The Traction Select System is controlled via a rotary dial integrated into the center console. Drive mode selections are clearly labeled: x2 for FWD, x4 for AWD, and a mountain icon for off-roading. Additionally, next to the rotary dial is the Hill Descent Control button. When activated, this system takes control of the antilock brakes, sending power to all four to create a relatively smooth descent down steep terrain.
Features like Traction Select System are becoming more and more standard as automakers create off-road capable trim levels for familiar models. However, few offer the premium, off-road-inspired interior found on the AT4 Terrain.
Upon opening the door, you’ll notice the AT4 logo in bold, red and gray stitching—embossed onto the headrests of the front seats. The bi-color stitching continues along the heated leather seats, in which the driver gets an 8-way power seat with 2 settings of lumbar support. This makes going over an errant rock much more comfortable.
And, don’t think your hands are going to get cold while you’re driving. The steering wheel is heated, and also finds all of your typical Bluetooth and media adjustments programmed in as well. What’s available for upgrade on the SLT and AT4, but standard on Denali trims, is the heads-up display, which comes in the form of a futuristic, almost hologram-style translucent screen that sits perched atop the dash. This allows for unobstructed views of the road or trail, and is customizable to show speed, elevation, live tire pressure, oil life, or whatever else you may want to keep track of.
The AT4 can also be outfitted with the SkyScape Sunroof, which runs the length of the Terrain. You know, to bring the outdoors in. As if they weren’t already “in” enough with this model.
Tech, Tech, Tech
GMC is marketing the AT4 Terrain as a high-tech off-roader, and it’s easy to see why. Built into the center is a 7” driver-oriented, multicolor, infotainment touchscreen that’s available with integrated navigation, Apple CarPlay, Android Auto, and Amazon’s Alexa. Wireless charging for your smartphone and WiFi HotSpot connectivity for you and your passengers are also optional. It’s all pretty standard for a vehicle in this segment.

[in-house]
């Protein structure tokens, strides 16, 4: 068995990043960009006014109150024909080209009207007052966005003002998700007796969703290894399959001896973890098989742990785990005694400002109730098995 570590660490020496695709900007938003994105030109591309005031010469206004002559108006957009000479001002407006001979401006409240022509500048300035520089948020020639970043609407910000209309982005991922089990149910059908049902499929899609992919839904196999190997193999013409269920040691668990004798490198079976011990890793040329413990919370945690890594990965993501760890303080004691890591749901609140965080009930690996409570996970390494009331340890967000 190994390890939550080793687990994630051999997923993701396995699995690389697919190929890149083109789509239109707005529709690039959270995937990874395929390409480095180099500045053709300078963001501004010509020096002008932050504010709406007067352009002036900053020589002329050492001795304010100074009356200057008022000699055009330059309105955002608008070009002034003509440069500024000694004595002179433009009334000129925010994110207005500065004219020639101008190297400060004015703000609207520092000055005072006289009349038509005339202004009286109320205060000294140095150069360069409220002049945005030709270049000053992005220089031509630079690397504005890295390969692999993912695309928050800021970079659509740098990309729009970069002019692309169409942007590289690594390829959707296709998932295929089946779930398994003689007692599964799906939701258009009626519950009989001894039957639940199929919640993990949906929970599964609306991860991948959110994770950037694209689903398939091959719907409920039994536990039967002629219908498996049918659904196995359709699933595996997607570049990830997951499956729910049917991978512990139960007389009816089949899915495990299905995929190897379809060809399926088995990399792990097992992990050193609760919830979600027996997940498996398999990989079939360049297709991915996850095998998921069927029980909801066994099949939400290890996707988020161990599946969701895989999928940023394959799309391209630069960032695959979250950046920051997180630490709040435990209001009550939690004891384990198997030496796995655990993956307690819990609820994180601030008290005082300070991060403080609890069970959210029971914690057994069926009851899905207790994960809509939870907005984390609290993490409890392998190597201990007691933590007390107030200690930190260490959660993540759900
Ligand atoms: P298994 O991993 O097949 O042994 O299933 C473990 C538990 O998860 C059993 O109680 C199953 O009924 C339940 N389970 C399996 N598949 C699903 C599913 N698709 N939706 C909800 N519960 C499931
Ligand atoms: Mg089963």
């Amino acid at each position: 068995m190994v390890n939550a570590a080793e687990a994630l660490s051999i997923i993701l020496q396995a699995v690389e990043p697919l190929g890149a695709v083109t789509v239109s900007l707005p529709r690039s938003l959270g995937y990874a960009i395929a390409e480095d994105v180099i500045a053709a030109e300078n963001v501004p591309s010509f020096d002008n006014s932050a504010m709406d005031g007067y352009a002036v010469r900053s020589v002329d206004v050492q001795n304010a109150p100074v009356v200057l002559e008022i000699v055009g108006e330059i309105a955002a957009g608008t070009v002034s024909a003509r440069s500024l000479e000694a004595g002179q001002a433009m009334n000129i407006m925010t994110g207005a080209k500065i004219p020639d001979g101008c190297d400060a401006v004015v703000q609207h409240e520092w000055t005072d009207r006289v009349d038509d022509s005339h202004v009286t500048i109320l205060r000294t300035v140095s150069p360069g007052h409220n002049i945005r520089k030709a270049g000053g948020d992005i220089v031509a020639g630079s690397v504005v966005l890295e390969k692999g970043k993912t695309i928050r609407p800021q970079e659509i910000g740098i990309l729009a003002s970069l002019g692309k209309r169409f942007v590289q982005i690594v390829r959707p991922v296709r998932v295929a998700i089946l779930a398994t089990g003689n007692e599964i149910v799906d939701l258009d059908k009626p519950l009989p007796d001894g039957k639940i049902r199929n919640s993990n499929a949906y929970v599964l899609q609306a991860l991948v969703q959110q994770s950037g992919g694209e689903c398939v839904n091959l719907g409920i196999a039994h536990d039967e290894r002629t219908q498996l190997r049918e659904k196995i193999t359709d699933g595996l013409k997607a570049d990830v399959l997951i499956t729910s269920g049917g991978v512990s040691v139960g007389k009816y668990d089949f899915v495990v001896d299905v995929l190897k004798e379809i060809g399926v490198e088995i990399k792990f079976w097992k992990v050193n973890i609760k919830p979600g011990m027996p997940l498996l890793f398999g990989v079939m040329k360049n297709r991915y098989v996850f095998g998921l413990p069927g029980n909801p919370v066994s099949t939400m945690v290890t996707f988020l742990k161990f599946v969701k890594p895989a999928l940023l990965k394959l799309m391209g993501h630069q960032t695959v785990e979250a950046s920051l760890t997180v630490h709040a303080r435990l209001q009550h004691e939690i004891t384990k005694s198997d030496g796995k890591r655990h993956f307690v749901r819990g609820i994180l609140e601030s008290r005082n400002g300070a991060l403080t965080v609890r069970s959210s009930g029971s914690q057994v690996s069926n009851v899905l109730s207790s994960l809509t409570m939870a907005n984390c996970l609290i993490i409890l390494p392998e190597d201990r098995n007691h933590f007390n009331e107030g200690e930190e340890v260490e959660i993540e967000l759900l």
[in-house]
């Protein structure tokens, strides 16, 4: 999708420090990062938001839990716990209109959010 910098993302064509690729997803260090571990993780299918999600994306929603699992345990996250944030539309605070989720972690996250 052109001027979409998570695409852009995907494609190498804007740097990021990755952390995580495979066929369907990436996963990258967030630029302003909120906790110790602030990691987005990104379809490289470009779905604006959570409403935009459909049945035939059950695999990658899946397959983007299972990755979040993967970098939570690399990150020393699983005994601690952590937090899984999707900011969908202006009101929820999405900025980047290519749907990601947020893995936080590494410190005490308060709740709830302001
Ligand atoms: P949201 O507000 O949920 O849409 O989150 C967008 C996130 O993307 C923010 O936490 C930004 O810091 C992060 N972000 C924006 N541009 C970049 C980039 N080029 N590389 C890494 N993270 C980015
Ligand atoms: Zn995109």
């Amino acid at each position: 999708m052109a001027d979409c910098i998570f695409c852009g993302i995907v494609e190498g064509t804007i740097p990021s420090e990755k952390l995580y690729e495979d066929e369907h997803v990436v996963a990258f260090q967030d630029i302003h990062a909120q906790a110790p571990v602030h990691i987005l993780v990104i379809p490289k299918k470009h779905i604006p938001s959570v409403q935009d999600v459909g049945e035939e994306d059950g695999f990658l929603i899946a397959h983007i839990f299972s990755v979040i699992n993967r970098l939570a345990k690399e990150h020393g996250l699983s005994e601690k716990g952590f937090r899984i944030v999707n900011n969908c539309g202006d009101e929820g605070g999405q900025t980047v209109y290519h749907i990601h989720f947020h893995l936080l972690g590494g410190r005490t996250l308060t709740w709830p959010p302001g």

What’s not standard is the presence of High Definition Surround Vision+. Usually, you find this on larger SUVs and off-roaders, but GMC has made it available for the Terrain. Essentially, multiple cameras placed at strategic points around the vehicle create a 360-degree view of your surroundings. Helpful in a parking lot, for sure, but when you’re off-road and you cannot see what’s ahead of you or on your flanks, having the ability to select cameras that see what you cannot is invaluable.
One final thing to note here is the illusion of size. The 2022 GMC Terrain is not really much bigger than your standard compact SUV, with an overall length of 182.3’’. However, the exterior styling provides the illusion of a larger SUV.
And yet, when it comes to cargo, the Terrain is at the top of the competition in terms of capacity. Seating for up to 5 is typical, but the rear seats fold flat, opening up 63.3 cu.ft. of storage space. Not only that, but GMC claims that you can fit something 8’ long inside the cabin—and still be able to close the tailgate, no problem. That’s approaching pickup truck capability. And, that’s certainly enough room for camping, fishing, or any other outdoor activity you might be interested in.
A Promising Offering
We can all remember the GMC truck our dads or grandpas had. There’s a little more memory in older, established brands, and it’s nice to see GMC begin to come into its own for the modern era—instead of just being a “fancy” Chevy.
This refresh of the Terrain has gotten a lot of people excited. It’s been a while since GMC made a true competitor for the likes of the Toyota Rav4, Honda CR-V, and Ford Escape. What we have in the new Terrain AT4 is a semi-luxurious off-roader, catered to a refined crowd that doesn’t mind getting their boots dirty on the weekends. It’s an effort we should applaud them for, and we should look for more like it in the future.